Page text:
"A lot of this can be linked to the poor economic circumstances of African Americans," he said.
"Unemployment, underemployment and poor economic prospects have a strong negative effect on whether people get married and stay married. African Americans are more likely than other groups to experience all of these problems."
Education also had a strong role in family life. Those with less education married and cohabited at lower levels and divorced at higher levels despite low marriage rates.
"The growing racial, ethnic and educational divide in American families had a lot to do with economic resources, a factor that was especially important during the Great Recession," he said.
But there is one group that still closely reflects what has traditionally been considered the "typical" American family, Qian said. Ironically, that group is immigrants.
Regardless of education and race or ethnicity, immigrants tend to be married at a higher rate, are less likely to cohabit (except for Hispanics), and divorce and remarry at a lower percentage when compared with their U.S.-born counterparts.
"Immigrants aren't likely to experience multiple marital transitions," he said. "An overwhelming majority married, stayed married, or remained divorced among the few who failed the first marriage."
While American families went through many changes in the 2000s, the study found that there were some areas in which family situations continued to stabilize. For one, the surge in cohabitation seen in the past decades appeared to have slowed.
In addition, the decade was a period of relative stability in living arrangement among American-born children, with the percentage living with two married, working parents increasing from 41 percent in 2000 to 43 percent in 2008-2010.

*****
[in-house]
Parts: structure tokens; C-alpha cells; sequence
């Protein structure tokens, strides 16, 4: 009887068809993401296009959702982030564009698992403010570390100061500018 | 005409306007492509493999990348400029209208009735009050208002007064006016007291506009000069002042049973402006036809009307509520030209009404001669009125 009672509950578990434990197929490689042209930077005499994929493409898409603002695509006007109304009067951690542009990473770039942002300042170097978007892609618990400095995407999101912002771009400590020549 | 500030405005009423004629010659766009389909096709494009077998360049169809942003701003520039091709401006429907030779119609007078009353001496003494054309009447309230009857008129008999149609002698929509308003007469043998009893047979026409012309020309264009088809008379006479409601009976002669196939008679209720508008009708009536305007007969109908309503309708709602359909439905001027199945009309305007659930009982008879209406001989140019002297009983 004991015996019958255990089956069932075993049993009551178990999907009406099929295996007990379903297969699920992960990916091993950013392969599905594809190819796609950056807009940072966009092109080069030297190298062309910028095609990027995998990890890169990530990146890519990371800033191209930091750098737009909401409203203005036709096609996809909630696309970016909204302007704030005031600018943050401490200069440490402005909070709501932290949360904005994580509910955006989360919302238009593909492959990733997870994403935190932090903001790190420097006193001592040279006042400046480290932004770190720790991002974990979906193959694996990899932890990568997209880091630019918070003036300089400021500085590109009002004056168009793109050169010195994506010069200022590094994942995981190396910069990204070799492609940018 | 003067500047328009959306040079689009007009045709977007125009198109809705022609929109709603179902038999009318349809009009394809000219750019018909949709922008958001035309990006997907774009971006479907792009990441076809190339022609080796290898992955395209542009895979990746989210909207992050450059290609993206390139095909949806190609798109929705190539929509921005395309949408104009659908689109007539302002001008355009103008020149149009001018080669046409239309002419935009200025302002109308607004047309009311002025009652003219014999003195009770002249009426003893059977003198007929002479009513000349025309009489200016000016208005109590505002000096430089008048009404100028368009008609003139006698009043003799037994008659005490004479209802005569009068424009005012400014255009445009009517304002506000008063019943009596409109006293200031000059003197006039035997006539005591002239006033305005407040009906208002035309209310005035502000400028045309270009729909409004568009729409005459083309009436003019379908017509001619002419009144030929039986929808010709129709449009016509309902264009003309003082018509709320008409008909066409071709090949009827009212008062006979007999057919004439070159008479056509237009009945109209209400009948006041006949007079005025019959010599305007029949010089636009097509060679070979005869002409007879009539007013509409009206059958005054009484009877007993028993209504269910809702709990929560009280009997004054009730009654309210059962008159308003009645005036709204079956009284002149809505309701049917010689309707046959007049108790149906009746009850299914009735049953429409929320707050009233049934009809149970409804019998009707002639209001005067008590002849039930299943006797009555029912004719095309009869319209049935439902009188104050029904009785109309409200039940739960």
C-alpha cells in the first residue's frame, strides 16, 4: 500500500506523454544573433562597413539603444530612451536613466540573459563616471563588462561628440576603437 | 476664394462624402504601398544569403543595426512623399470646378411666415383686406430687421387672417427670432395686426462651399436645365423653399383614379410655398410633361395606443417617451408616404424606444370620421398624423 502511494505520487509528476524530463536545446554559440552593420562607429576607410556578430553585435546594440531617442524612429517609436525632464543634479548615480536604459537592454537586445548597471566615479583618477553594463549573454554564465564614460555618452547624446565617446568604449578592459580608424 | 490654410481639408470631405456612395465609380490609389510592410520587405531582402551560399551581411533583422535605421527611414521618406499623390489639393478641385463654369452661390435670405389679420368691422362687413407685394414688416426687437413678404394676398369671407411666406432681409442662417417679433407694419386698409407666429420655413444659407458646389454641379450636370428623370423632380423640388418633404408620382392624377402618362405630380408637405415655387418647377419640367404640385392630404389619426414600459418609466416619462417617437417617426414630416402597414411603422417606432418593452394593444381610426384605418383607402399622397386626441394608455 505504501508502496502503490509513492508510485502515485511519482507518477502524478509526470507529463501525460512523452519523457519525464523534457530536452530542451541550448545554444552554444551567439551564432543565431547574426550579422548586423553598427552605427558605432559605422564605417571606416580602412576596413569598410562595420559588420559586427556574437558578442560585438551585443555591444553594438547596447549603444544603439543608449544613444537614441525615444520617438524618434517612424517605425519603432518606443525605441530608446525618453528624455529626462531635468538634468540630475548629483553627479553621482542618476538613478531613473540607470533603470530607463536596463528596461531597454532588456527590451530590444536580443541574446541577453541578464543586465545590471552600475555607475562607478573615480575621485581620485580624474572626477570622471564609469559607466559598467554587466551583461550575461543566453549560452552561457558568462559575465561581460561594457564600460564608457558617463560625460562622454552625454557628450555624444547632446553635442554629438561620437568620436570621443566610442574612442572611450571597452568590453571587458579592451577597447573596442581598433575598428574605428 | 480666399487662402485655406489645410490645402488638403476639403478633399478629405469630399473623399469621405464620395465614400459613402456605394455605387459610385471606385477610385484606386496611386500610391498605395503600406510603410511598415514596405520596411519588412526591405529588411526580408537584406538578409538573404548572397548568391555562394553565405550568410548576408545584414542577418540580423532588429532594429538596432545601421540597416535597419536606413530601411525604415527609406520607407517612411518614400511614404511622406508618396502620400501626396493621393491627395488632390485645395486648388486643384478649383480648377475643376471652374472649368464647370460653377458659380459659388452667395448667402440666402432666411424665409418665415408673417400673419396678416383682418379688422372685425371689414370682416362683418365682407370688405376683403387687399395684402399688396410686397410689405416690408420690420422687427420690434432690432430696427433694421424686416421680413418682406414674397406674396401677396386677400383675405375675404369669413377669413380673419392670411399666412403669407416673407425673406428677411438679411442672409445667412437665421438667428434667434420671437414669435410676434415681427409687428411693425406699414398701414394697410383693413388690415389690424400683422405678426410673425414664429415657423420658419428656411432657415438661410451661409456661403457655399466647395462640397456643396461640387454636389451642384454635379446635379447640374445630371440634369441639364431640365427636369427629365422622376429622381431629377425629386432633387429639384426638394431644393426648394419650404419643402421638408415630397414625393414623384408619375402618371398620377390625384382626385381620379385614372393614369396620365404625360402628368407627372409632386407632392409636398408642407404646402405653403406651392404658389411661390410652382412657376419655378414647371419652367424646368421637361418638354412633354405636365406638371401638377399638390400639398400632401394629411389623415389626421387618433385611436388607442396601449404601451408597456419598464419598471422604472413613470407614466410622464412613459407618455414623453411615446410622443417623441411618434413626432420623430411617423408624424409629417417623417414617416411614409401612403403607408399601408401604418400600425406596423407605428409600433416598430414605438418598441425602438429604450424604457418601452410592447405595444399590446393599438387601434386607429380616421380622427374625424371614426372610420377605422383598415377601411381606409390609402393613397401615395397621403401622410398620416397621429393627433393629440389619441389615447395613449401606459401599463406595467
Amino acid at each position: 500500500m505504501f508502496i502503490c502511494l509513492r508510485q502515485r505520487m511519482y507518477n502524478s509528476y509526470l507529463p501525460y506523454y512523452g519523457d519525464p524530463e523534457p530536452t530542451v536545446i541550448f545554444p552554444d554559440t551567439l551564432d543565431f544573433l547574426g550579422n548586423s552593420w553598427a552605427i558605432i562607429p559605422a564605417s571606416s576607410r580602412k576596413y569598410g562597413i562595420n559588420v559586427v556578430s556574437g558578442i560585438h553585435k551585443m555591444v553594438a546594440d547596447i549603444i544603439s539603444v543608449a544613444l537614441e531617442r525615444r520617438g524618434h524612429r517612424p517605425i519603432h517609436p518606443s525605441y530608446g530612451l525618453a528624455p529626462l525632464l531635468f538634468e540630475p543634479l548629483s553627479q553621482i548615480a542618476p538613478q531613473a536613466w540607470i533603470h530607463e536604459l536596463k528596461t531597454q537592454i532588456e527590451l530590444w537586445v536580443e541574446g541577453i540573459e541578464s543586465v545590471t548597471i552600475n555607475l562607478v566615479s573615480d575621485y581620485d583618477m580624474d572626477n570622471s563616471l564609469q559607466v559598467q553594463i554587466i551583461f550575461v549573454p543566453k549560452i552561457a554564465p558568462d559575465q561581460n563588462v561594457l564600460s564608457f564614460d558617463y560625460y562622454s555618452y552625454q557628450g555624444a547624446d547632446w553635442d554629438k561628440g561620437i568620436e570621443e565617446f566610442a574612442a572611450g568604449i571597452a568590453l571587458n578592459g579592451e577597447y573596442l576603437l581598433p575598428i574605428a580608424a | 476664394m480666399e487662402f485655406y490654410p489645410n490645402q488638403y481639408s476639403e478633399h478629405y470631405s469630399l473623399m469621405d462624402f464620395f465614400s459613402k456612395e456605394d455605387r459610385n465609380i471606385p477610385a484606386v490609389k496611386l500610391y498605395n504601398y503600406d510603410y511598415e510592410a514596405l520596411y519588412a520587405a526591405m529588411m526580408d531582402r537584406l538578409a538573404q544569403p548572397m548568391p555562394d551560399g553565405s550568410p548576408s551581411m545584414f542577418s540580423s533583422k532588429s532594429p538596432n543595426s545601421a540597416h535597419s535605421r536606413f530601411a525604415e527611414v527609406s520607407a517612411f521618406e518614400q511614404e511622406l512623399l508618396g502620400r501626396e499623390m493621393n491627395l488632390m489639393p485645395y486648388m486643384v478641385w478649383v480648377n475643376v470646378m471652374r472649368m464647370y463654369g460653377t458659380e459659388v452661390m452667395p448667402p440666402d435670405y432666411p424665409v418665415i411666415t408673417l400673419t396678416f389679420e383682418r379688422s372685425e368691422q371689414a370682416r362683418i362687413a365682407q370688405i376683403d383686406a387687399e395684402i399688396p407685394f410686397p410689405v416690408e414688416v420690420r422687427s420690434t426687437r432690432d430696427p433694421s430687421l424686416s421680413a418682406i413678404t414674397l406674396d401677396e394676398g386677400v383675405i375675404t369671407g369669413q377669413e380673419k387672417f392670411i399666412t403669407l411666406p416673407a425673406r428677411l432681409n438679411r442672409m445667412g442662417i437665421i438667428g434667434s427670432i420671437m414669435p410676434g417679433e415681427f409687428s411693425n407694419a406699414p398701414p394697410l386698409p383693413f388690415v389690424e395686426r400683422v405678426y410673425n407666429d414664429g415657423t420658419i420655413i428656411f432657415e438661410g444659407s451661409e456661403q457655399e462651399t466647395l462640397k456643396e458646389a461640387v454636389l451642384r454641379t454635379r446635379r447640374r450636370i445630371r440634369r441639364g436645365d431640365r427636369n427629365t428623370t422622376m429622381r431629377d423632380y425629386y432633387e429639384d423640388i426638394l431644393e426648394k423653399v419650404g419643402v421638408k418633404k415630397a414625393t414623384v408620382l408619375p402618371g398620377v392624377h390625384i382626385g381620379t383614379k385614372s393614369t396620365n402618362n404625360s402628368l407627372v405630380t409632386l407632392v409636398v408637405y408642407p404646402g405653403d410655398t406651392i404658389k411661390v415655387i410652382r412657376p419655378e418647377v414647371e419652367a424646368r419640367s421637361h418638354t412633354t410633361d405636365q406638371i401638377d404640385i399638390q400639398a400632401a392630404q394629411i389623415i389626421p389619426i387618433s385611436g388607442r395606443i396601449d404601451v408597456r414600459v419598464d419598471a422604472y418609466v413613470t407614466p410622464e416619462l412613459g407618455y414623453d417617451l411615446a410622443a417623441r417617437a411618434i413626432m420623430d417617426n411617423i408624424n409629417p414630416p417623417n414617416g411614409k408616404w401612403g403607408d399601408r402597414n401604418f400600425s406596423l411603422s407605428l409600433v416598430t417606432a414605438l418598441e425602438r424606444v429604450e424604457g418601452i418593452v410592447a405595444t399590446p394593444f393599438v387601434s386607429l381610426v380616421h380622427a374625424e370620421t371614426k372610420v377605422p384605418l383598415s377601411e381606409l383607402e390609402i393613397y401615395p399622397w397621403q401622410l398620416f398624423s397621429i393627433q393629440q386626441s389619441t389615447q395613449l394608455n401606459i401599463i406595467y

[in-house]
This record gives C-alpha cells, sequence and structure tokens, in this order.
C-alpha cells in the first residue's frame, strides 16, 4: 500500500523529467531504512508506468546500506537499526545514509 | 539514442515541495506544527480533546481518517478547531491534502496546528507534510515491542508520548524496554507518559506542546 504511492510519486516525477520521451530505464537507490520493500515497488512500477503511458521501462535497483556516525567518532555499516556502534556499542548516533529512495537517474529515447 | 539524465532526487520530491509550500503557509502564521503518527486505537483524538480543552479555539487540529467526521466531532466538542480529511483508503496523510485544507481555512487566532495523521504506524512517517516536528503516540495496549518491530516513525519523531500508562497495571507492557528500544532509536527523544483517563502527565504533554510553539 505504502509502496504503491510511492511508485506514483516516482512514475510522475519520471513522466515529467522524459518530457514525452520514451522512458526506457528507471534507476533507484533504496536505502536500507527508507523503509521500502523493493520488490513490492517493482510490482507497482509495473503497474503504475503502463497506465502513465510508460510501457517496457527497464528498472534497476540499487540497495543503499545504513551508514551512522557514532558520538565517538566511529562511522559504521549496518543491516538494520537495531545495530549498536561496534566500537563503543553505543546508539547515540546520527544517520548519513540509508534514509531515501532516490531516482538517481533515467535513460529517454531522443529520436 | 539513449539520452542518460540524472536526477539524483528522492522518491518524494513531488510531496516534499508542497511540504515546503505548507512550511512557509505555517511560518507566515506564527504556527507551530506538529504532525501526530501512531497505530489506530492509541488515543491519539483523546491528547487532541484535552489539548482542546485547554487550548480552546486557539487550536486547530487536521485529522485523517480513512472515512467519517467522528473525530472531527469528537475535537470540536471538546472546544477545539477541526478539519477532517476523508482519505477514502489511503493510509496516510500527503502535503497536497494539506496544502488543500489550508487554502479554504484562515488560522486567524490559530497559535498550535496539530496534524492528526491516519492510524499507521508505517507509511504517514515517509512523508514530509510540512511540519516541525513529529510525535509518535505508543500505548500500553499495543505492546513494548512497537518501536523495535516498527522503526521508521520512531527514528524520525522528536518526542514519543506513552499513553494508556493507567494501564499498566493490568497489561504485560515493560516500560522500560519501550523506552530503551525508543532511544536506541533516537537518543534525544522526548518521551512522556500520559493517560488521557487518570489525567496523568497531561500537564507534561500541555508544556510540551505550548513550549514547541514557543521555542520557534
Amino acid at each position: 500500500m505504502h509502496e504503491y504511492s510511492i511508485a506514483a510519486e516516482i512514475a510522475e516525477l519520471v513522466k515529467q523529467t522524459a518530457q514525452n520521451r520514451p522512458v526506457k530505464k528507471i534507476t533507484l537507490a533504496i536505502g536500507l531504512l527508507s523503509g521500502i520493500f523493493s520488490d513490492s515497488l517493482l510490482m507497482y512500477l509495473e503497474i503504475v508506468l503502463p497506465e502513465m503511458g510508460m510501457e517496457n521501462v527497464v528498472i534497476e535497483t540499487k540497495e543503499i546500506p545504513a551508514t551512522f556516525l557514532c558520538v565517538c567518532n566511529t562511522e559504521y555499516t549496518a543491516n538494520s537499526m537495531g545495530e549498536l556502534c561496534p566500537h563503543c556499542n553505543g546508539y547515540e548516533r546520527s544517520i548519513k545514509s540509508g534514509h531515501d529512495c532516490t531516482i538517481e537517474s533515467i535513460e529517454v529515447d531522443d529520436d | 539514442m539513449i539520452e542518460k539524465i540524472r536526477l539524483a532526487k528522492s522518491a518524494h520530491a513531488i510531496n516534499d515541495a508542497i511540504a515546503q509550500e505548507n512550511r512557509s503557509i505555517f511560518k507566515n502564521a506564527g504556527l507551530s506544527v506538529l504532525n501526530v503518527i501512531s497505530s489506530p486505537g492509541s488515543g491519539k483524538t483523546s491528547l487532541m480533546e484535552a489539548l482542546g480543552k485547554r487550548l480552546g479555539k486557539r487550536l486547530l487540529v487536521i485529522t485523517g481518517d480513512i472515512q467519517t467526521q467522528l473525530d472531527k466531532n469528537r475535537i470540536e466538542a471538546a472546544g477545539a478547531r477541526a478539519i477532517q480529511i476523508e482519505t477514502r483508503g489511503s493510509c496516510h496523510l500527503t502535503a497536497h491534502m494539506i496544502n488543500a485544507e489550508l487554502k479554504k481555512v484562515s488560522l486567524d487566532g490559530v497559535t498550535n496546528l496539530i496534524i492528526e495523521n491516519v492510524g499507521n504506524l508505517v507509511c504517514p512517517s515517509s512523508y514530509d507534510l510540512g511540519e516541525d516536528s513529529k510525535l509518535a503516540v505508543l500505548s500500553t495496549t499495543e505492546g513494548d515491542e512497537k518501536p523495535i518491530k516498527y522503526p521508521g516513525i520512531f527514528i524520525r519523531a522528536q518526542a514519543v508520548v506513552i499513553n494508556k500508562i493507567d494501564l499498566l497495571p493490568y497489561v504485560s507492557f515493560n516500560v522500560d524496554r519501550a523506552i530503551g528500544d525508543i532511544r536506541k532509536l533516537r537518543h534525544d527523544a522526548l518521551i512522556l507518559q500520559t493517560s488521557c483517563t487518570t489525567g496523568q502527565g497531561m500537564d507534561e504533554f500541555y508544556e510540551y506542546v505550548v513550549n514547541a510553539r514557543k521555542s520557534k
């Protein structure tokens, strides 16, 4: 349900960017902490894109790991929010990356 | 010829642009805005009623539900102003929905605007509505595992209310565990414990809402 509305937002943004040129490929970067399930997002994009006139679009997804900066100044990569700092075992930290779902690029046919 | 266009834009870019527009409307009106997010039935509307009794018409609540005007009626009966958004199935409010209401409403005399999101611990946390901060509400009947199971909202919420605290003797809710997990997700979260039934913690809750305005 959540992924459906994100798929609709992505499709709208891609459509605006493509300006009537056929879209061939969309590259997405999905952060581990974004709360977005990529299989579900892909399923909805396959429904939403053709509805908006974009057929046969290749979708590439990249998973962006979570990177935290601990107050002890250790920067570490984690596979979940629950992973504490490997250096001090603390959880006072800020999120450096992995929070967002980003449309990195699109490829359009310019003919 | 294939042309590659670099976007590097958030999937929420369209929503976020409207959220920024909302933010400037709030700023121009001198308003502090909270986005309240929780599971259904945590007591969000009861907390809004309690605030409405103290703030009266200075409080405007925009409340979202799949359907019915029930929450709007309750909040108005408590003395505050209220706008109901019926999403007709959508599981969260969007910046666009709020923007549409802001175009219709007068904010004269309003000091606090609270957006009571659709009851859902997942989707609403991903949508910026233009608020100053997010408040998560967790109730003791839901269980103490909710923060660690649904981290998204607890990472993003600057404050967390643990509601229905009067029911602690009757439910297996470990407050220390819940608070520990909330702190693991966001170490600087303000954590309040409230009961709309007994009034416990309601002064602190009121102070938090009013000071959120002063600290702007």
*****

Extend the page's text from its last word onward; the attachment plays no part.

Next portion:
The number of children living with cohabiting couples stayed stable at about 5 percent, and those living with unmarried mothers also stayed stable, at about 15 percent.
"The percentage of children living in poverty also was little changed by type of living arrangement," Qian said.
"That is good news because any stability in children's living arrangement presumably thwarted even larger increases in the proportion of children living in poverty during the Great Recession, when nearly 22 percent of children were officially poor."
Qian said the fate of America's children, especially those from economically disadvantaged backgrounds, remains one of the biggest issues facing families.
"Economic inequality is key to the polarization of American families, and the disadvantages of children living in single and unstable families will just worsen the racial and ethnic inequalities we already have in this country."
The US2010 research project examines changes in American society in the recent past. It is funded by the Russell Sage Foundation and Brown University.
(For a copy of the full report, contact Jeff Grabmeier at firstname.lastname@example.org)
Contact: Zhenchao Qian, (614) 292-5452; Qian.email@example.com
Written by Jeff Grabmeier, (614) 292-8457; Grabmeier.firstname.lastname@example.org